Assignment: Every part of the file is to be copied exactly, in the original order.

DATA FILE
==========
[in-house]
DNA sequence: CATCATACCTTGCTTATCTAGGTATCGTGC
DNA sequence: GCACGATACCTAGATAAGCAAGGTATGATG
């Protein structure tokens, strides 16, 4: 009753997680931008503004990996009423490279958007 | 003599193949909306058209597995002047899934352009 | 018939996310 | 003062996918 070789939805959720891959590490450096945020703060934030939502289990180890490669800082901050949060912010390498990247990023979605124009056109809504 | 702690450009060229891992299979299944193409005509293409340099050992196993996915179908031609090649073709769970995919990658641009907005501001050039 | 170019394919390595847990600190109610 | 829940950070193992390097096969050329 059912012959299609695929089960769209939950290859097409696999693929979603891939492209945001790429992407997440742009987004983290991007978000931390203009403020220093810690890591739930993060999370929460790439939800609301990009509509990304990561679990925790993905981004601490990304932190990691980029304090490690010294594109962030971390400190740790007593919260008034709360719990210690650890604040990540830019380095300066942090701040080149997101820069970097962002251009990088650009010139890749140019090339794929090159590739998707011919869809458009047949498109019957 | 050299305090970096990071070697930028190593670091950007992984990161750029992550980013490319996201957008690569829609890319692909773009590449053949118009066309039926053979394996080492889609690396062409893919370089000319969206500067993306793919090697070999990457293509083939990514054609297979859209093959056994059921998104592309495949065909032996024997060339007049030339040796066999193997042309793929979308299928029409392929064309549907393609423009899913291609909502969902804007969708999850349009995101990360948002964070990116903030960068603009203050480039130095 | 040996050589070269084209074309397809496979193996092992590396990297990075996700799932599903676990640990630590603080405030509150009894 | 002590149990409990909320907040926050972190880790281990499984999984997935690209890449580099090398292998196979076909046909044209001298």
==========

[in-house]
DNA sequence: CATCATACCTTGCTTATCTAGGTATCGTGC
DNA sequence: GCACGATACCTAGATAAGCAAGGTATGATG
């Protein structure tokens, strides 16, 4: 009753997680931008503004990996009423490279958007 | 003599193949909306058209597995002047899934352009 | 018939996310 | 003062996918 070789939805959720891959590490450096945020703060934030939502289990180890490669800082901050949060912010390498990247990023979605124009056109809504 | 702690450009060229891992299979299944193409005509293409340099050992196993996915179908031609090649073709769970995919990658641009907005501001050039 | 170019394919390595847990600190109610 | 829940950070193992390097096969050329 059912012959299609695929089960769209939950290859097409696999693929979603891939492209945001790429992407997440742009987004983290991007978000931390203009403020220093810690890591739930993060999370929460790439939800609301990009509509990304990561679990925790993905981004601490990304932190990691980029304090490690010294594109962030971390400190740790007593919260008034709360719990210690650890604040990540830019380095300066942090701040080149997101820069970097962002251009990088650009010139890749140019090339794929090159590739998707011919869809458009047949498109019957 | 050299305090970096990071070697930028190593670091950007992984990161750029992550980013490319996201957008690569829609890319692909773009590449053949118009066309039926053979394996080492889609690396062409893919370089000319969206500067993306793919090697070999990457293509083939990514054609297979859209093959056994059921998104592309495949065909032996024997060339007049030339040796066999193997042309793929979308299928029409392929064309549907393609423009899913291609909502969902804007969708999850349009995101990360948002964070990116903030960068603009203050480039130095 | 040996050589070269084209074309397809496979193996092992590396990297990075996700799932599903676990640990630590603080405030509150009894 | 002590149990409990909320907040926050972190880790281990499984999984997935690209890449580099090398292998196979076909046909044209001298």